| ORIGINAL ARTICLE
|Year : 2021 | Volume
| Issue : 5 | Page : 1293--1301
What Happens after Therapy? Quality of Life and Neurocognitive Functions of Children with Malignant Posterior Fossa Tumors after Adjuvant Therapy
Ujwal Yeole1, Shantala Hegde2, Mohit Gothwal2, AR Prabhuraj1, Sampath Somanna1, K Thennarasu3, Arivazhagan Arimappamagan1
1 Department of Neurosurgery, NIMHANS, Bengaluru, Karnataka, India
2 Department of Clinical Psychology, NIMHANS, Bengaluru, Karnataka, India
3 Department of Biostatistics, NIMHANS, Bengaluru, Karnataka, India
Purpose: The health-related quality of life (HRQoL) is an important endpoint in modern clinical practice with improved survival of pediatric posterior fossa malignant brain tumors (PFMBTs). We evaluated the effect of environmental and psychosocial milieu on QoL and cognitive functioning (CF) of Indian children with PFMBT.
Methods: In a cross-sectional study, 47 children <18 years of age with medulloblastoma or anaplastic ependymoma were evaluated ≥6 months after completion of adjuvant therapy. All clinical and socioeconomic details, educational status of child and family members, socioeconomic status, environmental factors affecting QoL were documented. Children underwent HRQoL evaluation using Pediatric quality of life Inventory (PedsQL) questionnaire and neuropsychological evaluation.
Results: The median age of the cohort at presentation was 7 years (1–18) and median duration of evaluation after adjuvant therapy was 16 months. In 47 families, 72.34% had low monthly income and 76.6% of mothers took formal education. QoL scores were above median values. Parents reported scores highlighted that Lansky performance score (P = 0.001) and maternal education (P = 0.043) significantly influenced the cognitive component of QoL. Twenty-seven children had below-average IQ. Young age at presentation (P = 0.020), maternal education (P = 0.032), high socioeconomic status (P = 0.001) influenced the IQ score. Even though the majority of children (57.44%) had below-average IQ, they had a score of more than 50 on the cognitive functioning scale. A total of 72.5% of the eligible children in our cohort went back to school following therapy, though often with a delay of one academic year.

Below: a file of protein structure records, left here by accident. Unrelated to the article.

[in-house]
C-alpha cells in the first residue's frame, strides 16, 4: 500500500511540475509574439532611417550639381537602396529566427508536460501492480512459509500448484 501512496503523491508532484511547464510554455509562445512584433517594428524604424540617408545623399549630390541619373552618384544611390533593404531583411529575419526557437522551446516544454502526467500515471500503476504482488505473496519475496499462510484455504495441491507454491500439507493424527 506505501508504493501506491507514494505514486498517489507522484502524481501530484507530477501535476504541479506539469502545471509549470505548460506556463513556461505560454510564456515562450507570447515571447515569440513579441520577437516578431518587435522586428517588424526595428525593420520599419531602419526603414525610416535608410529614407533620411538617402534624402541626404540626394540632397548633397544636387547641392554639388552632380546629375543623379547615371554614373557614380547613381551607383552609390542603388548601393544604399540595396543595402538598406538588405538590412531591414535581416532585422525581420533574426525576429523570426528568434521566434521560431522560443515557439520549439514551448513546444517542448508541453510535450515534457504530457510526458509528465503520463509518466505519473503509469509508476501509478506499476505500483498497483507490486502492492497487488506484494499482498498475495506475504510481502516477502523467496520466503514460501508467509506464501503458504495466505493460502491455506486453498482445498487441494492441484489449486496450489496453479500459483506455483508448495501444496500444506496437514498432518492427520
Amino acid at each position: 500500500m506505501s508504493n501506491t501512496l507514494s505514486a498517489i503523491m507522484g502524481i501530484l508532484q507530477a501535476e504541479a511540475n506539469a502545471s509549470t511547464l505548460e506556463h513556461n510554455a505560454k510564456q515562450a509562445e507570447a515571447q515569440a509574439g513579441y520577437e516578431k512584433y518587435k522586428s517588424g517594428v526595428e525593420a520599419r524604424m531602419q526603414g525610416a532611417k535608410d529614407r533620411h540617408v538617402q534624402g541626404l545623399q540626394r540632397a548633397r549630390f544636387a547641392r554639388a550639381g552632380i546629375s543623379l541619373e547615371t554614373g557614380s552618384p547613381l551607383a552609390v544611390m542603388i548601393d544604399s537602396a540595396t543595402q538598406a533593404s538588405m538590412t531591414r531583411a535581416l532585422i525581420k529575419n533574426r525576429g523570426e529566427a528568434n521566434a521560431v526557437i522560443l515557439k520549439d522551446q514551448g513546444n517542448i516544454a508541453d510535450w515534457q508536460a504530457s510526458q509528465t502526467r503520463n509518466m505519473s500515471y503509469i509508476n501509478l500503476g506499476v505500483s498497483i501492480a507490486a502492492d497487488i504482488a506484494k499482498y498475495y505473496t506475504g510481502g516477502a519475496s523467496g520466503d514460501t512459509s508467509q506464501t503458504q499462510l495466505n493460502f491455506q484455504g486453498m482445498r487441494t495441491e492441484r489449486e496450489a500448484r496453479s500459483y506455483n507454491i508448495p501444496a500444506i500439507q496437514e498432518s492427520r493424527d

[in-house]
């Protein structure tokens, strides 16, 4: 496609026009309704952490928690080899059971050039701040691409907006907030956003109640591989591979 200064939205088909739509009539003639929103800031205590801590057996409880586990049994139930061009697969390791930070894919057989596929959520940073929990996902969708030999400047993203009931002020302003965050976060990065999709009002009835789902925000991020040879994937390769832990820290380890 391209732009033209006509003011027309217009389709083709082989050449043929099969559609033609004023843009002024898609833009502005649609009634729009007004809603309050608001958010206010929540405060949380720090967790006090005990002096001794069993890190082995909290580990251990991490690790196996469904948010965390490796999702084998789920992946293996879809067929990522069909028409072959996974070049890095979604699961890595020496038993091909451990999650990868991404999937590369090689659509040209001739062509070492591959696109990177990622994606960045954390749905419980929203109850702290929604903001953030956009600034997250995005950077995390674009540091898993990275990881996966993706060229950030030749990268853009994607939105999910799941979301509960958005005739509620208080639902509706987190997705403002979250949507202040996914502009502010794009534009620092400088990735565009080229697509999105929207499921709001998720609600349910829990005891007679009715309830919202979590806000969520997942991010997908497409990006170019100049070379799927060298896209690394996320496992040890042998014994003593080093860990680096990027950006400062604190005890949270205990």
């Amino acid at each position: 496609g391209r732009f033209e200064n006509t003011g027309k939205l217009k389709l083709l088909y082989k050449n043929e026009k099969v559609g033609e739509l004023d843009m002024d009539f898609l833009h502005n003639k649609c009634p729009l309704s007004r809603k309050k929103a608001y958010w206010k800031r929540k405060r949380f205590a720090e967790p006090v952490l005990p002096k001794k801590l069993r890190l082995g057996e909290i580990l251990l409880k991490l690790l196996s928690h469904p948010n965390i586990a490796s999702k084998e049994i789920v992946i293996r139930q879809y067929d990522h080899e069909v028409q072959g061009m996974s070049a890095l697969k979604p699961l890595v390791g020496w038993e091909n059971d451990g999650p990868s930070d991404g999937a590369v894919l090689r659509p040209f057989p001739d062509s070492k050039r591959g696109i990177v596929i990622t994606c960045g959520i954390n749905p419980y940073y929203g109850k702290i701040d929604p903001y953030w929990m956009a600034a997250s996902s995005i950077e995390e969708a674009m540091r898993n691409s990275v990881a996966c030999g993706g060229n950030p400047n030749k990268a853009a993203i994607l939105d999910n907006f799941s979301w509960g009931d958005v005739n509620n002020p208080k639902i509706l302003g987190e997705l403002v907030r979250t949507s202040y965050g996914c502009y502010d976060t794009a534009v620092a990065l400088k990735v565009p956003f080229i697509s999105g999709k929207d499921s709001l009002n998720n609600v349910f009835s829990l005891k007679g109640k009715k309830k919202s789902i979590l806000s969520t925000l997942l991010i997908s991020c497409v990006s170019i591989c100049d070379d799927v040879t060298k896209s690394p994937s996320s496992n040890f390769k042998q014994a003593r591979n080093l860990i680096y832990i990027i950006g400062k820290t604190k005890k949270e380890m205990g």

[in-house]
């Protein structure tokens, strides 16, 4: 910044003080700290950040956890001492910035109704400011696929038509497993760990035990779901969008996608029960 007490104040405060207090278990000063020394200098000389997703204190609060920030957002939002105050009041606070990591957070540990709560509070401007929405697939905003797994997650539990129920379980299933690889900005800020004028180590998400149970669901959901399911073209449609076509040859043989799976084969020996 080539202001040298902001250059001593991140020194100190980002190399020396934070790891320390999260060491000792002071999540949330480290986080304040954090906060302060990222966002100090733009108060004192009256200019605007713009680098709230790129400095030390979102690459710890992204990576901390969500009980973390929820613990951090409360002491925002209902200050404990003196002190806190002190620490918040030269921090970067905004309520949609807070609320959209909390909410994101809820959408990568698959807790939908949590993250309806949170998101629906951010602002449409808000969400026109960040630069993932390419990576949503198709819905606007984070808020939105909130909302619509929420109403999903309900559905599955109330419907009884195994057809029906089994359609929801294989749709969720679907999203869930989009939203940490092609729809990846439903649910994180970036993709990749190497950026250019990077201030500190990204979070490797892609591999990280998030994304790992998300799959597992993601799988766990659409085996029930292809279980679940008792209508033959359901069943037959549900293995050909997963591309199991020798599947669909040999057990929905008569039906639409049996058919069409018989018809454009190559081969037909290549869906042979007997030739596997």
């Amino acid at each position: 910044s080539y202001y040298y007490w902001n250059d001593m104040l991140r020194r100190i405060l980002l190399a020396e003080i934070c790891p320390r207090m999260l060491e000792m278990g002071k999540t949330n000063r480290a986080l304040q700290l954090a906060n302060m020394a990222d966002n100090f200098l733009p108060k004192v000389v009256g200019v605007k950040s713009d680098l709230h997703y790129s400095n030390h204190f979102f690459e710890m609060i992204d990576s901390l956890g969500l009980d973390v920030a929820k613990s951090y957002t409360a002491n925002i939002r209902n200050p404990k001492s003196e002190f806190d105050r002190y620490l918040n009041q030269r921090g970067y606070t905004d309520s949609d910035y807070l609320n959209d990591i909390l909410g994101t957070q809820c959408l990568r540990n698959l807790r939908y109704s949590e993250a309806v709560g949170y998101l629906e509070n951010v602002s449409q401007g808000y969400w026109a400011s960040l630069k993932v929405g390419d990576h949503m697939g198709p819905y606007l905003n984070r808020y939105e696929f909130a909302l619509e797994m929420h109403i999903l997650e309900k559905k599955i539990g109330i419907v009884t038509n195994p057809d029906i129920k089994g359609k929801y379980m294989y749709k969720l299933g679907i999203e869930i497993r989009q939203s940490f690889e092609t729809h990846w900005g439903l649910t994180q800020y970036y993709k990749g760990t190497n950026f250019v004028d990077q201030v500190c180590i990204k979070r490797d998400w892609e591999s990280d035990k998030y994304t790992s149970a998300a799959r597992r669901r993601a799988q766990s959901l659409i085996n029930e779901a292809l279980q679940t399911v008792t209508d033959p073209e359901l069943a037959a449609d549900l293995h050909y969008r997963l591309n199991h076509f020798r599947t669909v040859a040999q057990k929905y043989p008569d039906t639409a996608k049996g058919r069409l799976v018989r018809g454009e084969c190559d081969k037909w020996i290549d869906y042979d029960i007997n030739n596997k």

Conclusions: Overall cognitive functioning scores of these children are good, but they are not representative of actual neurocognitive tasks based performance or IQ scores. Children should remain under regular follow-up with a neurocognitive assessment and psychological counseling at regular intervals.
Department of Neurosurgery, National Institute of Mental Health and Neurosciences, Hosur Road, Bengaluru - 560 029, Karnataka
Source of Support: None, Conflict of Interest: None
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